Originally Posted by cliffcarter
Smoke flavor is dependent on the wood used, how much is used and the length of time the food spends in the smoke, not on the initial temperature of the meat at the time it is placed on the cooking grate.
No argument at all. I meant there's no smoke on the kitchen counter but there is smoke in the smoker. If there is smoke on your kitchen counter, you got bigger problems than the temperature of your meat.
Bringing meat to room temp works for thinner cuts of meat like steaks that cook quickly. It helps provide for a more consistent through and through finish. When I room temp a steak I use a metal thawing plate to transfer the available heat from the room more quickly to a cold steak. Then I sear the meat and finish the cook with indirect heating on a hot grill to give a nice consistent finish through to the center of the steak.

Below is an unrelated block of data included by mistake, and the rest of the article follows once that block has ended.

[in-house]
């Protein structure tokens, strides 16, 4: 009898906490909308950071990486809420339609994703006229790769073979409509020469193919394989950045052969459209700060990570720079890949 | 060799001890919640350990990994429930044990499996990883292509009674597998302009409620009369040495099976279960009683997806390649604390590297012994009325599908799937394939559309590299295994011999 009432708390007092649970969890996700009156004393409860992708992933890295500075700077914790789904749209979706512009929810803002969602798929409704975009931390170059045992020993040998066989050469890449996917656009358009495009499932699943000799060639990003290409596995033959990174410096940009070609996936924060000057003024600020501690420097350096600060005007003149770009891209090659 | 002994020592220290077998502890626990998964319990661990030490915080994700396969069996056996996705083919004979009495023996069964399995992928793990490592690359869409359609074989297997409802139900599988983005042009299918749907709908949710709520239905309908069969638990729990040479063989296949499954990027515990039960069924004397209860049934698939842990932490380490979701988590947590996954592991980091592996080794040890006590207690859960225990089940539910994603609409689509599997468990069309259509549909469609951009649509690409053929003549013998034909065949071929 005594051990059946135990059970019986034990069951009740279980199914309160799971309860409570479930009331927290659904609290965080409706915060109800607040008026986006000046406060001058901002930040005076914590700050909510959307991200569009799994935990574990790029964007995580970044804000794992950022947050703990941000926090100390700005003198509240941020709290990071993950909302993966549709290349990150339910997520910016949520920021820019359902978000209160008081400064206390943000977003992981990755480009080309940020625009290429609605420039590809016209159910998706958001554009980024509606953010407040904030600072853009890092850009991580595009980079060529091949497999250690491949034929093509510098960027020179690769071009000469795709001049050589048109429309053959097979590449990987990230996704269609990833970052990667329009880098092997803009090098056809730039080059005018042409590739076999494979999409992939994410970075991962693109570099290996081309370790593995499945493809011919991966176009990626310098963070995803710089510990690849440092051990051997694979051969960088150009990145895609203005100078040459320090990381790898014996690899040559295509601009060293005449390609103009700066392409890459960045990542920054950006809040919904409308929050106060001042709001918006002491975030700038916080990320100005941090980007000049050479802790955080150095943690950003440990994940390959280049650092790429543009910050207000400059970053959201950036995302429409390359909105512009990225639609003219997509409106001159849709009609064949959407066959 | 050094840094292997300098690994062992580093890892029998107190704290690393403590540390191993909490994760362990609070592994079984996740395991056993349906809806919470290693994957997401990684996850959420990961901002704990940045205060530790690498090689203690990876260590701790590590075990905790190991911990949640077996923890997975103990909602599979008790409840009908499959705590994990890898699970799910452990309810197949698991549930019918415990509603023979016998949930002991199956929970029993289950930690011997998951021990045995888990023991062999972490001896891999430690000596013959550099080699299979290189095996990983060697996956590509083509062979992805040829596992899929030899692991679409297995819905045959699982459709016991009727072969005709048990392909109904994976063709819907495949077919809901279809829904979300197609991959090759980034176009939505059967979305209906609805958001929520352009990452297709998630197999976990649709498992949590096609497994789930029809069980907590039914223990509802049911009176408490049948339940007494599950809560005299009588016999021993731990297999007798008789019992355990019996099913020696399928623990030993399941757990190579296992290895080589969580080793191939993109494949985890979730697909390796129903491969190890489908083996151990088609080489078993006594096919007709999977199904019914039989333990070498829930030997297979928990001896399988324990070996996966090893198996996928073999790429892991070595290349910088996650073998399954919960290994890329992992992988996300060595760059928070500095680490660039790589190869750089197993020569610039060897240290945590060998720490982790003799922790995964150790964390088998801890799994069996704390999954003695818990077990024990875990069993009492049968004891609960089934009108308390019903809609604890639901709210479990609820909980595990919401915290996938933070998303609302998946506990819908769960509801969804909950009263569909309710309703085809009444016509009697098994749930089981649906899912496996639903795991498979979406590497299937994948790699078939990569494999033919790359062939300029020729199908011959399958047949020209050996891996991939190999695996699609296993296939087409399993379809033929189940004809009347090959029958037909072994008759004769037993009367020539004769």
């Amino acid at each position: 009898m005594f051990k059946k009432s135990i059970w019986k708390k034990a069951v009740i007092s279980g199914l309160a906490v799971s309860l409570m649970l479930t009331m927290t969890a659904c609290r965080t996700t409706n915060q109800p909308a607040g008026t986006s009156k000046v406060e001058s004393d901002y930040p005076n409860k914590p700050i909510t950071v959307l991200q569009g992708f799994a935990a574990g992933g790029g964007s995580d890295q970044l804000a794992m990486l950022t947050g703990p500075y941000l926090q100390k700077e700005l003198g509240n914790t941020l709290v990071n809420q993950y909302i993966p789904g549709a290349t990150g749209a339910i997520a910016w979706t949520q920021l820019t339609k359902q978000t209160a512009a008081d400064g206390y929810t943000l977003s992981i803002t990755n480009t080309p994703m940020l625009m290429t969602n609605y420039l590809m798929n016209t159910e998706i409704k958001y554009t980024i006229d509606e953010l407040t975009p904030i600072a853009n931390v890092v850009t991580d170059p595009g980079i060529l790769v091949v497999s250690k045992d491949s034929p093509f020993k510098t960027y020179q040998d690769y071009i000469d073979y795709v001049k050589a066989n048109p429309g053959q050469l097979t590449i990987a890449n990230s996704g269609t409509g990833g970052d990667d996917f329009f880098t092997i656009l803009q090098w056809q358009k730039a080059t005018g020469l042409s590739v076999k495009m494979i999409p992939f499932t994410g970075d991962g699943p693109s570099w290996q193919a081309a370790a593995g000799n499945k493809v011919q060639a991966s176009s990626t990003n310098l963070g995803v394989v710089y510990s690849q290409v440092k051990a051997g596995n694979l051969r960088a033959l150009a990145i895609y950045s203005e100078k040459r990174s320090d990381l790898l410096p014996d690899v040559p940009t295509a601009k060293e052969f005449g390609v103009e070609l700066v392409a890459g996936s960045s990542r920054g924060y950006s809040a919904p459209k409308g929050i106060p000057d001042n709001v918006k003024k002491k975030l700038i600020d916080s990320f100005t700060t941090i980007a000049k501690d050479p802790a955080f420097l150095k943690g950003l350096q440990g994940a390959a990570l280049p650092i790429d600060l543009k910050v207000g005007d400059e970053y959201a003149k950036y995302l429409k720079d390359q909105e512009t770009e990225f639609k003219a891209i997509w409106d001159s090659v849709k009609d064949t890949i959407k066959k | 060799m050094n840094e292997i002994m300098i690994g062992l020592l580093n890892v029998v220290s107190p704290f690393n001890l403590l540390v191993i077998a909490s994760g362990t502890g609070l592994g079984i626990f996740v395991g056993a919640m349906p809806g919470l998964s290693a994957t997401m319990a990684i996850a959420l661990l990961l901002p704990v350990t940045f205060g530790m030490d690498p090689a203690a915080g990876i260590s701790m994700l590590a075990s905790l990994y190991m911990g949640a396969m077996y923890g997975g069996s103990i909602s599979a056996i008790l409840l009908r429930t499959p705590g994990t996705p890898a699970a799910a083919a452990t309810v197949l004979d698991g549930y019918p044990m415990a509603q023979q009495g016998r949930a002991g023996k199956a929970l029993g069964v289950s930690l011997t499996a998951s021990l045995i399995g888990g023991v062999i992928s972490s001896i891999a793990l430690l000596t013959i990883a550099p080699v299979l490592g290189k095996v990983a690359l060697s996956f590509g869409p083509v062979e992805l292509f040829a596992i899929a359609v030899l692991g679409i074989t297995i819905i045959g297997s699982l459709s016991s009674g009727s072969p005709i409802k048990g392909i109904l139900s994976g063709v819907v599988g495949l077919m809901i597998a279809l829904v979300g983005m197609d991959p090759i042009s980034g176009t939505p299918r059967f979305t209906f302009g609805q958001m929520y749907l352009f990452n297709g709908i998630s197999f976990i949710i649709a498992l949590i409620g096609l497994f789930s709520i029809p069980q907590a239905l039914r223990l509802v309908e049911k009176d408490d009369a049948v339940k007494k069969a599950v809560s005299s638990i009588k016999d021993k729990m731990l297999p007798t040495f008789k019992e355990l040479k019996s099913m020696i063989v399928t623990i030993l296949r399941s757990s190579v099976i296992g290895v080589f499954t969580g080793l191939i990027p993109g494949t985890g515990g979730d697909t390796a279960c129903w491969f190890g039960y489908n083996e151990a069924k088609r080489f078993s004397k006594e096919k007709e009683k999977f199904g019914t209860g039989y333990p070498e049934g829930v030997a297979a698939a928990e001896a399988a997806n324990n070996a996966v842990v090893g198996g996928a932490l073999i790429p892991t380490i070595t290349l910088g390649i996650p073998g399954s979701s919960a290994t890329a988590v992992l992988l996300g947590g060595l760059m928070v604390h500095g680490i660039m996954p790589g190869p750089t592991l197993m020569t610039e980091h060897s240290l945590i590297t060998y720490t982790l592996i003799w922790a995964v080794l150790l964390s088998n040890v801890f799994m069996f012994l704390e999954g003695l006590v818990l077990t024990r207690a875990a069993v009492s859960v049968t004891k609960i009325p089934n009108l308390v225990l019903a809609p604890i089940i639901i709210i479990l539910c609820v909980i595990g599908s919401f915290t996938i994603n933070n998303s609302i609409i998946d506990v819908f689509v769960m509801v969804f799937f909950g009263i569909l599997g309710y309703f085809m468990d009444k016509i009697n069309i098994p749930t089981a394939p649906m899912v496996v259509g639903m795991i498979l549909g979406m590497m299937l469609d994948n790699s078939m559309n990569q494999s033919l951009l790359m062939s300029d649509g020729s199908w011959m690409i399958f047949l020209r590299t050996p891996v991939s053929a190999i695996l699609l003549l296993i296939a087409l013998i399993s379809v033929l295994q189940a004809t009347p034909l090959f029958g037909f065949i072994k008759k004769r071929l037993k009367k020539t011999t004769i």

Room temping a butt or shoulder? Nope. It will take hours for even a 4 lb butt at 40F to absorb enough heat from a 70F room to reach thermal equilibrium. Anyone can conduct their own experiment. Let a butt or shoulder sit on the counter for an hour, then put a probe in it only 1/2" deep, read the thermometer. It MIGHT read 45F. Instead, throw it on the smoker cold and let it warm up safely in a 225-275F delicious hickory/pecan/apple/cherry smoke filled environment.